Happy Chinese New Year!
Let the Year of the Dragon begin! Chinese families around the world are already celebrating this exciting event which lasts for fifteen days. The celebration begins on the night of a new moon and culminates with the Lantern Festival, a celebration that takes place under the light of the full moon. Families join together in the streets carrying lighted lanterns to create a beautiful light display.
Before the Chinese New Year begins, homes are cleaned from top to bottom. The goal is to sweep out ill fortune and encourage the good fortune of the new year to enter. The evening of Chinese New Year is a big event celebrated with traditional feasting and ending with a fireworks display. Each of the fifteen days of Chinese New Year has a special significance: friends and families share traditional feasts, honor ancestors and deities, exchange gifts, visit extended family members, give children red envelopes with good luck money, and enjoy traditional music and special celebrations.
To share this wonderful event with your students, we encourage you to download our free Chinese New Year lesson plan which takes students on a journey through the Chinese New Year by utilizing geography, crafts and discussion. A Venn Diagram is used to help compare similarities and differences between the Chinese New Year and the American New Year. The lesson also includes suggestions for teaching about world geography and population density.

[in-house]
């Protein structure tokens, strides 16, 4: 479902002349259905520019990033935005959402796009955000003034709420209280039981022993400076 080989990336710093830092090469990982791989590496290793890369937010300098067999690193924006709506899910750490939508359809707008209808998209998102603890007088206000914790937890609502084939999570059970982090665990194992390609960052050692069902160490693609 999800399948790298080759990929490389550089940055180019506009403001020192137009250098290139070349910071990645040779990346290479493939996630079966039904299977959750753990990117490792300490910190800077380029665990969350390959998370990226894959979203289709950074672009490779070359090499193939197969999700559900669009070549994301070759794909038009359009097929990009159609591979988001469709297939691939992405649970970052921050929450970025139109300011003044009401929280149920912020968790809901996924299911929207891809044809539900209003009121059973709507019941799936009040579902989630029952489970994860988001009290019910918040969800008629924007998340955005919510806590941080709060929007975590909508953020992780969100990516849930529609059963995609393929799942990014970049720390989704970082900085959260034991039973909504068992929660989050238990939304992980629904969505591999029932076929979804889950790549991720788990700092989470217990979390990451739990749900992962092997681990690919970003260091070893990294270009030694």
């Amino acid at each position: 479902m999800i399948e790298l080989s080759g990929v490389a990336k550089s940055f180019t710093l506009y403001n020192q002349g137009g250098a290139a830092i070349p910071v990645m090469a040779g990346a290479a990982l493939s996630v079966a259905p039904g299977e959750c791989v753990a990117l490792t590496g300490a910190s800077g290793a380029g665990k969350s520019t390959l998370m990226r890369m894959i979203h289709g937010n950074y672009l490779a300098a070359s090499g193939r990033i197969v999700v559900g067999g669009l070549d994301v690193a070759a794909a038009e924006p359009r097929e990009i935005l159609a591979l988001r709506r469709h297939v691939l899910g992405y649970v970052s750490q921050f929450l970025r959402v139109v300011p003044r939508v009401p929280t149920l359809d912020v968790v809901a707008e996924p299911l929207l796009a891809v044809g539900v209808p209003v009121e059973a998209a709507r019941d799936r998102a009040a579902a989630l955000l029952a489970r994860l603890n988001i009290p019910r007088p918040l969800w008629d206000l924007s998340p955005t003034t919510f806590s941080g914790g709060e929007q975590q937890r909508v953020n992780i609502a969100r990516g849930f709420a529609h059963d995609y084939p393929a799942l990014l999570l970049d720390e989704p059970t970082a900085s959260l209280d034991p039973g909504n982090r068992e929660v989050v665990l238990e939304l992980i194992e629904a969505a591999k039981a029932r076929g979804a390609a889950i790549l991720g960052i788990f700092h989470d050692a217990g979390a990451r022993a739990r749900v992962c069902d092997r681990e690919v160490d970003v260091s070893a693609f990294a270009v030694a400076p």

The bilingual children’s book Li’s Chinese New Year is the inspiration for this lesson plan. It introduces students to the Chinese New Year celebrations and ties concepts together in the lesson plan. Not only is the story a highlight for children, teachers can introduce students to Chinese characters in the bilingual English-Chinese version of the book while reading the story out loud in English.
The primary focus of this lesson plan is to help children cultivate an appreciation for cultural and linguistic diversity. Through collaborative activities and discussions, students can build positive relationships with one another while learning to appreciate our world’s global diversity.
Gong Xi Fa Tsai (Mandarin)
Gong Hay Fat Choy (Cantonese)
Wishing You Prosperity!
Photo credit: iJammin
Are you using this (or a different) lesson plan to introduce your students to the Chinese New Year? Please share your experiences! Or maybe you read your students the book Li’s Chinese New Year? What did your students think of it?